When he was 14, his father, who worked for the World Bank, was transferred to Colombia and there Craig-Martin met Antonio Roda, "a real artist, a really wonderful person". Roda, born in Spain and one of Colombia's most famous painters, gave him drawing lessons. Later, Craig-Martin went to Yale. "I studied with Albers," he says, referring to Josef Albers, who had been a Bauhaus teacher in pre-war Germany and who, at Yale, hugely influenced a generation of American artists such as Robert Rauschenberg and Eva Hesse.
Except Albers had stopped teaching by the time Craig-Martin arrived in 1961. His teachers were people whom Albers had appointed - a distinct degree of separation. The two men never met. Is this an example of the gap between representation and reality? "He affected me so profoundly," Craig-Martin explains, after a moment. "Albers made it possible for me to be an artist."
If this sounds like a disciple referring to his (unreachable, invisible, deified) master, that would be Craig-Martin's Catholic side making itself manifest. He suddenly stopped going to Mass one Sunday in New York - he says he was about 19 so it would have been 1960 - but his most famous work, An Oak Tree, which he created in 1973, is the product of a Catholic sensibility. It consists of a glass of water on a shelf with a text next to it explaining why it's actually an oak tree.
It's a piece about faith and about transubstantiation: if you're Catholic, you must believe that bread and wine have become flesh and blood. Why can't water, therefore, be vegetation. (The quarantine-efficient - and possibly leg-pulling - Australian customs later played a secular version of the Inquisition by refusing to let An Oak Tree enter the country for an exhibition until its maker recanted and agreed that it was, indeed, water.)
This was also around the time that Craig-Martin, who'd married in 1963 and had a daughter (Jessica, now a photographer in New York), came out as a gay. Is that a personal version of the disconnect between representation and reality?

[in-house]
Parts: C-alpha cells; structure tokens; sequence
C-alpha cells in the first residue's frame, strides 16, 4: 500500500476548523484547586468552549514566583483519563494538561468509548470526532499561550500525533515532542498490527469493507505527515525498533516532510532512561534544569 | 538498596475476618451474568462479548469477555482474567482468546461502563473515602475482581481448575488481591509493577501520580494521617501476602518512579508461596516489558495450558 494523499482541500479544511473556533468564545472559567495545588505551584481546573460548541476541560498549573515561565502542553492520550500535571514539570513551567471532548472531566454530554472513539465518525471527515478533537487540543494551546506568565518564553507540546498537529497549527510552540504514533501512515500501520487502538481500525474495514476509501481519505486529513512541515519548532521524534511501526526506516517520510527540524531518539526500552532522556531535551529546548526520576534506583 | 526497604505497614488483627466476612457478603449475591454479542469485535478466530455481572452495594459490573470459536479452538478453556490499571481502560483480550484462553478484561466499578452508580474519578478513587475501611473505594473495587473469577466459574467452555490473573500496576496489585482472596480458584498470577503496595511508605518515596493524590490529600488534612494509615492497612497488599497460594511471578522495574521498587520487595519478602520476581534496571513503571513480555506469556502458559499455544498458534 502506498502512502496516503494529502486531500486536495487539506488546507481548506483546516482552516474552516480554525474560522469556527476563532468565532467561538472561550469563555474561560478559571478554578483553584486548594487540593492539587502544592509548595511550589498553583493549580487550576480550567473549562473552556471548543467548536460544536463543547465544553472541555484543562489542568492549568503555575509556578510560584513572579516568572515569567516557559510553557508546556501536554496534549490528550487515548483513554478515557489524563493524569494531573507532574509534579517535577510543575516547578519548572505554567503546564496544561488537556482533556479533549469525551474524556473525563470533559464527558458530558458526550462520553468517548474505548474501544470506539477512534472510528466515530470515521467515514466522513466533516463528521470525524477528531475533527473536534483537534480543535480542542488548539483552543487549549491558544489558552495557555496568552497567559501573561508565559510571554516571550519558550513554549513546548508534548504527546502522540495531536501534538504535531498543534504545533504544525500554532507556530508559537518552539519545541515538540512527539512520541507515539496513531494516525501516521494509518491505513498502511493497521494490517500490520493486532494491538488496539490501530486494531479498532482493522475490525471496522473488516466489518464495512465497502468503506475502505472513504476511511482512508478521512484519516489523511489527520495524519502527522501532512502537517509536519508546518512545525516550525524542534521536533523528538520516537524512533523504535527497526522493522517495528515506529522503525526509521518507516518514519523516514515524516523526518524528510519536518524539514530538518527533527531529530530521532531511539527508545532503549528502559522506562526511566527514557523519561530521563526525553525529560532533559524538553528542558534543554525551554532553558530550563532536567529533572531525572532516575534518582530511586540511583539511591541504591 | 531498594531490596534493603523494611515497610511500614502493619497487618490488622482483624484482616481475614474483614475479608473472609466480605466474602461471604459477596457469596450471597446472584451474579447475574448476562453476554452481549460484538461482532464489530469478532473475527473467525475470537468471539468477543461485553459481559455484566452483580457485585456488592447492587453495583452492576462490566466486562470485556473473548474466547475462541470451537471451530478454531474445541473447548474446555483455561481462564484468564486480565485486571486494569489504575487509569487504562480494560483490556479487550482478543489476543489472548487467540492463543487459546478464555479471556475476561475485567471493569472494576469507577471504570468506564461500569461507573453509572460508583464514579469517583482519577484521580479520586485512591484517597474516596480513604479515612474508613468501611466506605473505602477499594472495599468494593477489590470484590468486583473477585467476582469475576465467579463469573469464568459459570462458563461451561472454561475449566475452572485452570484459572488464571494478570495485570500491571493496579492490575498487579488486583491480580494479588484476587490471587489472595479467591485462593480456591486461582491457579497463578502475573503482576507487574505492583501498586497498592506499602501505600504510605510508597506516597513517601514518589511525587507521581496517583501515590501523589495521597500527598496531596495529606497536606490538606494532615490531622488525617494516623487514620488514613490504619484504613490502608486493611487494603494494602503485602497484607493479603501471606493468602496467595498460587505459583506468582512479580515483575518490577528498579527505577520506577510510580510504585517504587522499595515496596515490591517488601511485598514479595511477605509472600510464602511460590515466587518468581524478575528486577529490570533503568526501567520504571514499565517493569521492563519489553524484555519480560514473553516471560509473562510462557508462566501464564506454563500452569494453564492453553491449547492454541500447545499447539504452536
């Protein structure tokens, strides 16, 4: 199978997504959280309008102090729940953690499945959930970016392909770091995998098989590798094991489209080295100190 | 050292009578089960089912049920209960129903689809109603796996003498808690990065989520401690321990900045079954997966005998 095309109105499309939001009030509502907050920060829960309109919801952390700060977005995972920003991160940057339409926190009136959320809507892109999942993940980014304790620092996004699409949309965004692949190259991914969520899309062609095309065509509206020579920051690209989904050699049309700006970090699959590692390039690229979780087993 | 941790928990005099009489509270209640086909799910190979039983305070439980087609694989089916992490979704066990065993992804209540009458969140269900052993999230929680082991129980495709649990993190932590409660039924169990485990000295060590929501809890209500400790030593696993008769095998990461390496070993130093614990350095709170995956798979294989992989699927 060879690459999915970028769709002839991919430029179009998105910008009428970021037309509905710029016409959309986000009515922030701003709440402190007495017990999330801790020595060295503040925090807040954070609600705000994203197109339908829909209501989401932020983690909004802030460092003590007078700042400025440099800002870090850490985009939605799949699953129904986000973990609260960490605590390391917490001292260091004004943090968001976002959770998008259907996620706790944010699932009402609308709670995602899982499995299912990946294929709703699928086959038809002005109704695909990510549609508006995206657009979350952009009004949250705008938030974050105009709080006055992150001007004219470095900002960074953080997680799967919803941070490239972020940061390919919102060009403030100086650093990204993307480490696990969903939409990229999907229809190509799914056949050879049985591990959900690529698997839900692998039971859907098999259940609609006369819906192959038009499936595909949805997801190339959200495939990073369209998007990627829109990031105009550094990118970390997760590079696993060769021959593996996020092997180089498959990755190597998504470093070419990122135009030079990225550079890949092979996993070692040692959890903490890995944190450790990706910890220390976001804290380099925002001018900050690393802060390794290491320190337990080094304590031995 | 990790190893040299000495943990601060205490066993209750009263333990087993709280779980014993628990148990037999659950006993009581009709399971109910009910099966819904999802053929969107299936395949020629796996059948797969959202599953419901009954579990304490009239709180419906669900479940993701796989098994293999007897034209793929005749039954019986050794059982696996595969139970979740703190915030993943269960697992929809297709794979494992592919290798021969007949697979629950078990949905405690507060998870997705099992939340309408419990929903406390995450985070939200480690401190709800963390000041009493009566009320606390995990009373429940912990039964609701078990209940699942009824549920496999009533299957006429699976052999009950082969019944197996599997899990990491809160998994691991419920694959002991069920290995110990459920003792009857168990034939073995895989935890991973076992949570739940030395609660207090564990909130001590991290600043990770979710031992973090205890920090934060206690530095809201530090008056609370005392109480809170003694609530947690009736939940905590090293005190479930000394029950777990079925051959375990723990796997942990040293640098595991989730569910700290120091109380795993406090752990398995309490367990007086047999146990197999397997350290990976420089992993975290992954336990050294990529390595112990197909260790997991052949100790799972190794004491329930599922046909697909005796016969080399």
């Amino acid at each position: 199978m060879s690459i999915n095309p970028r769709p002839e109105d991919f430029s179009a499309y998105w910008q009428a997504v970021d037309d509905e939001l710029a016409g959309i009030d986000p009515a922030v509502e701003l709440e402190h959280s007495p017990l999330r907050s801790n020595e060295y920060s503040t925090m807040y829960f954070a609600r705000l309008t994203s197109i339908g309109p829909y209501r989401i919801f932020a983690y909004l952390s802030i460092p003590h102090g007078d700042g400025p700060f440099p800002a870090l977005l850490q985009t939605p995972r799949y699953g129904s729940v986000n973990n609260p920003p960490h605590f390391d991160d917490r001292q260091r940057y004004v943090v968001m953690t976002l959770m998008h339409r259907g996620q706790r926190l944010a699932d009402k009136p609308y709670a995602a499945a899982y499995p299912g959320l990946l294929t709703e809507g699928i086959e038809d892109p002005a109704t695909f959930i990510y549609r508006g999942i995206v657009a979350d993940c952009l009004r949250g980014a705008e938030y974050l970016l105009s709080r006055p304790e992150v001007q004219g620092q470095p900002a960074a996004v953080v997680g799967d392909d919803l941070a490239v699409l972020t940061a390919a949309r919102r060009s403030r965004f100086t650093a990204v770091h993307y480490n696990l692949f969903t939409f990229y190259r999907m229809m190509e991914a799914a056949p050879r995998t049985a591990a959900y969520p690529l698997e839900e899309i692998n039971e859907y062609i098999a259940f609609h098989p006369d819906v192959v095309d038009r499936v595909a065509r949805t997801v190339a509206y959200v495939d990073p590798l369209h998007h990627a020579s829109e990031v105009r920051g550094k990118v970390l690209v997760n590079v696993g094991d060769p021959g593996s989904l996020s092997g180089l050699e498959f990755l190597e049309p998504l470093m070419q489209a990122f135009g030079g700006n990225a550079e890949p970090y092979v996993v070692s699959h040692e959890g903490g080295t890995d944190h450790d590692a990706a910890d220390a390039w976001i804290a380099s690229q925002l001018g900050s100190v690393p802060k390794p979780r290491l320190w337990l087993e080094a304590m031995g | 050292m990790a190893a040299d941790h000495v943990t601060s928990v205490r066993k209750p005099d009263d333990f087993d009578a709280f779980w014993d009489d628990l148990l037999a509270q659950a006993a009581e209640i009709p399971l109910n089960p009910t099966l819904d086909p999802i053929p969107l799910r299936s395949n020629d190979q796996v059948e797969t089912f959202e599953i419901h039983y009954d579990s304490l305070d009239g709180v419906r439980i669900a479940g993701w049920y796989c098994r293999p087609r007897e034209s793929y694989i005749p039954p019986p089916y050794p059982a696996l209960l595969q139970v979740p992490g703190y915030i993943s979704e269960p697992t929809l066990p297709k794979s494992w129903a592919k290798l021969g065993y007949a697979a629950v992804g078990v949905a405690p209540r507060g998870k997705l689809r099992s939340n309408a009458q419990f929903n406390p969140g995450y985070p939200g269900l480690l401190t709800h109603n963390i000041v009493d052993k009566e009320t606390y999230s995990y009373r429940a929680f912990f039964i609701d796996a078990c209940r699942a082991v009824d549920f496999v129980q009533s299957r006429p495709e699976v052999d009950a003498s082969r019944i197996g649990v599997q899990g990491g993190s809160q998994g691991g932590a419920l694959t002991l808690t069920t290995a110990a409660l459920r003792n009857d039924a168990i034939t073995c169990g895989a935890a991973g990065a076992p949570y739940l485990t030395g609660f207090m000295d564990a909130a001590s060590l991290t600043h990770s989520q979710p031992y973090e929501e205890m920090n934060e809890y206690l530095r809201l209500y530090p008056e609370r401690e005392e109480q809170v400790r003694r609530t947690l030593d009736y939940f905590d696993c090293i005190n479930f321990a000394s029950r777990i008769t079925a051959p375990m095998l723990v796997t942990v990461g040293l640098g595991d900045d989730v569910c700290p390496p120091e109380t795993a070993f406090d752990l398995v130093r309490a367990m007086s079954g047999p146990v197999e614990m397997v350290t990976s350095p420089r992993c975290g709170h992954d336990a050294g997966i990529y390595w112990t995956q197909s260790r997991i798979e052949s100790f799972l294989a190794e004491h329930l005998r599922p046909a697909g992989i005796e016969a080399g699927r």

"It's very dangerous to make too literal a connection." He hesitates. Then he immediately says, as if one aspect of his life stood in for another: "I'm happy and proud of the work I did in the '70s, the drawings. But the earlier work … it was always about a thing. There was no progression or learning. So I think of the second half of my career as pleasing myself, pleasing my needs. Not being somebody I can't be. Sometimes it takes longer to find that out."
He still can't work out the alchemy by which a group of Goldsmiths' students, with whom he remains in close contact ("I love them, we see each other often") suddenly revolutionised the art world. "It was innocent. One thing I hate is the idea that they were careerists, that they were only interested in the money. All they were interested in was survival."
That was true of another of his students, Hong Kong's Antonio Mak Hin-yeung (who died of cancer in 1994, aged 43). In 1976, Craig-Martin came to Hong Kong with Mak to assess the art scene here. "It was a nightmare, nobody wanted to know us," he says.
Apart, that is, from one pioneer: Johnson Chang Tsong-zung, whose Hanart TZ gallery happens to be three floors beneath Gagosian's. "Michael had baffled the art world three years earlier with An Oak Tree," Chang says. "He'd opened up a contemporary way of engaging with everyday life, which artists like Antonio brought to Hong Kong. One might say that's the meandering link down to the conceptualism of [artist] Lee Kit today."
Michael Craig-Martin, Gagosian Gallery, 7/F Pedder Building, 12 Pedder Street, Central, Tue-Sat, 11am-7pm. Until August 16